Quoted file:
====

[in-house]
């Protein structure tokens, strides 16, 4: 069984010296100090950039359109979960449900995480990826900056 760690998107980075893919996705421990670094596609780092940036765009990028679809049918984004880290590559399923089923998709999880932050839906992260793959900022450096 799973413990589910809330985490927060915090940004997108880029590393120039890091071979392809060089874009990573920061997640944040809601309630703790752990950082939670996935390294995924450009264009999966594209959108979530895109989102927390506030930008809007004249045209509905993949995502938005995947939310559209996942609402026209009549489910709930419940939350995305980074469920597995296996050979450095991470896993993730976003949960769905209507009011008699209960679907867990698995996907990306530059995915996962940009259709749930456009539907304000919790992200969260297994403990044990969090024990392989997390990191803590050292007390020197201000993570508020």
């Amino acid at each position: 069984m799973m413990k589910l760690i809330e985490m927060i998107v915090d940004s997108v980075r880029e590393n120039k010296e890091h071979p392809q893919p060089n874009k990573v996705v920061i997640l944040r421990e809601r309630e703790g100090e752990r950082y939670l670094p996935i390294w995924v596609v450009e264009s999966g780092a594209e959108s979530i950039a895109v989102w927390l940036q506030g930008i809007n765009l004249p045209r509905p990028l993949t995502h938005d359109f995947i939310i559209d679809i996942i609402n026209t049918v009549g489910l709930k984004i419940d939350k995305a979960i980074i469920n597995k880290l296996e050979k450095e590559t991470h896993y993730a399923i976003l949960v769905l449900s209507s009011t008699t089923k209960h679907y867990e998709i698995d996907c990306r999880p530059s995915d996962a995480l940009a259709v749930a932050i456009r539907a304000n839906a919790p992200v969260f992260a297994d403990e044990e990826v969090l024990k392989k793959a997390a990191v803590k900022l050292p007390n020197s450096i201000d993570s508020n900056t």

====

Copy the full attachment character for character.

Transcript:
[in-house]
């Protein structure tokens, strides 16, 4: 069984010296100090950039359109979960449900995480990826900056 760690998107980075893919996705421990670094596609780092940036765009990028679809049918984004880290590559399923089923998709999880932050839906992260793959900022450096 799973413990589910809330985490927060915090940004997108880029590393120039890091071979392809060089874009990573920061997640944040809601309630703790752990950082939670996935390294995924450009264009999966594209959108979530895109989102927390506030930008809007004249045209509905993949995502938005995947939310559209996942609402026209009549489910709930419940939350995305980074469920597995296996050979450095991470896993993730976003949960769905209507009011008699209960679907867990698995996907990306530059995915996962940009259709749930456009539907304000919790992200969260297994403990044990969090024990392989997390990191803590050292007390020197201000993570508020």
């Amino acid at each position: 069984m799973m413990k589910l760690i809330e985490m927060i998107v915090d940004s997108v980075r880029e590393n120039k010296e890091h071979p392809q893919p060089n874009k990573v996705v920061i997640l944040r421990e809601r309630e703790g100090e752990r950082y939670l670094p996935i390294w995924v596609v450009e264009s999966g780092a594209e959108s979530i950039a895109v989102w927390l940036q506030g930008i809007n765009l004249p045209r509905p990028l993949t995502h938005d359109f995947i939310i559209d679809i996942i609402n026209t049918v009549g489910l709930k984004i419940d939350k995305a979960i980074i469920n597995k880290l296996e050979k450095e590559t991470h896993y993730a399923i976003l949960v769905l449900s209507s009011t008699t089923k209960h679907y867990e998709i698995d996907c990306r999880p530059s995915d996962a995480l940009a259709v749930a932050i456009r539907a304000n839906a919790p992200v969260f992260a297994d403990e044990e990826v969090l024990k392989k793959a997390a990191v803590k900022l050292p007390n020197s450096i201000d993570s508020n900056t």